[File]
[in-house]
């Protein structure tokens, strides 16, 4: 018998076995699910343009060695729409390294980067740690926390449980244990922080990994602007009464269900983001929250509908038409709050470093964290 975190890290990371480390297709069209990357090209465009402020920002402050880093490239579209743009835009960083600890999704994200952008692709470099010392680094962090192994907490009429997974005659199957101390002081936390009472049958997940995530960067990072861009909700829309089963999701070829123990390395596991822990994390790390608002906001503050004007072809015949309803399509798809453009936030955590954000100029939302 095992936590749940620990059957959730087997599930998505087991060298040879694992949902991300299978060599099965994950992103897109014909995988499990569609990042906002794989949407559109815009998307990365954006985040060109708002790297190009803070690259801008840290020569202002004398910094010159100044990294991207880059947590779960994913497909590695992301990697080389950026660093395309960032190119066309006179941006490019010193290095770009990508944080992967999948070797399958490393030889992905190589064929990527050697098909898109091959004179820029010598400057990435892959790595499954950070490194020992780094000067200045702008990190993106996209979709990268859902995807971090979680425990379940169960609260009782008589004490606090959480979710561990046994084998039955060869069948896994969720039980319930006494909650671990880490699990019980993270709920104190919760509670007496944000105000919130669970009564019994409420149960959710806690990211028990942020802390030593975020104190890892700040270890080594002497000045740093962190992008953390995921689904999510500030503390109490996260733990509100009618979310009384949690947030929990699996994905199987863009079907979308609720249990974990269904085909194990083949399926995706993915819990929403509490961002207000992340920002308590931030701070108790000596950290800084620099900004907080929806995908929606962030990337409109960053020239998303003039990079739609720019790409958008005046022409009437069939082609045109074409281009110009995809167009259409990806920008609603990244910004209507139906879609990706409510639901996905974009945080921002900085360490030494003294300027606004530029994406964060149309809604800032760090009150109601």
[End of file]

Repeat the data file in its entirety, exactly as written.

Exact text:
[in-house]
């Protein structure tokens, strides 16, 4: 018998076995699910343009060695729409390294980067740690926390449980244990922080990994602007009464269900983001929250509908038409709050470093964290 975190890290990371480390297709069209990357090209465009402020920002402050880093490239579209743009835009960083600890999704994200952008692709470099010392680094962090192994907490009429997974005659199957101390002081936390009472049958997940995530960067990072861009909700829309089963999701070829123990390395596991822990994390790390608002906001503050004007072809015949309803399509798809453009936030955590954000100029939302 095992936590749940620990059957959730087997599930998505087991060298040879694992949902991300299978060599099965994950992103897109014909995988499990569609990042906002794989949407559109815009998307990365954006985040060109708002790297190009803070690259801008840290020569202002004398910094010159100044990294991207880059947590779960994913497909590695992301990697080389950026660093395309960032190119066309006179941006490019010193290095770009990508944080992967999948070797399958490393030889992905190589064929990527050697098909898109091959004179820029010598400057990435892959790595499954950070490194020992780094000067200045702008990190993106996209979709990268859902995807971090979680425990379940169960609260009782008589004490606090959480979710561990046994084998039955060869069948896994969720039980319930006494909650671990880490699990019980993270709920104190919760509670007496944000105000919130669970009564019994409420149960959710806690990211028990942020802390030593975020104190890892700040270890080594002497000045740093962190992008953390995921689904999510500030503390109490996260733990509100009618979310009384949690947030929990699996994905199987863009079907979308609720249990974990269904085909194990083949399926995706993915819990929403509490961002207000992340920002308590931030701070108790000596950290800084620099900004907080929806995908929606962030990337409109960053020239998303003039990079739609720019790409958008005046022409009437069939082609045109074409281009110009995809167009259409990806920008609603990244910004209507139906879609990706409510639901996905974009945080921002900085360490030494003294300027606004530029994406964060149309809604800032760090009150109601």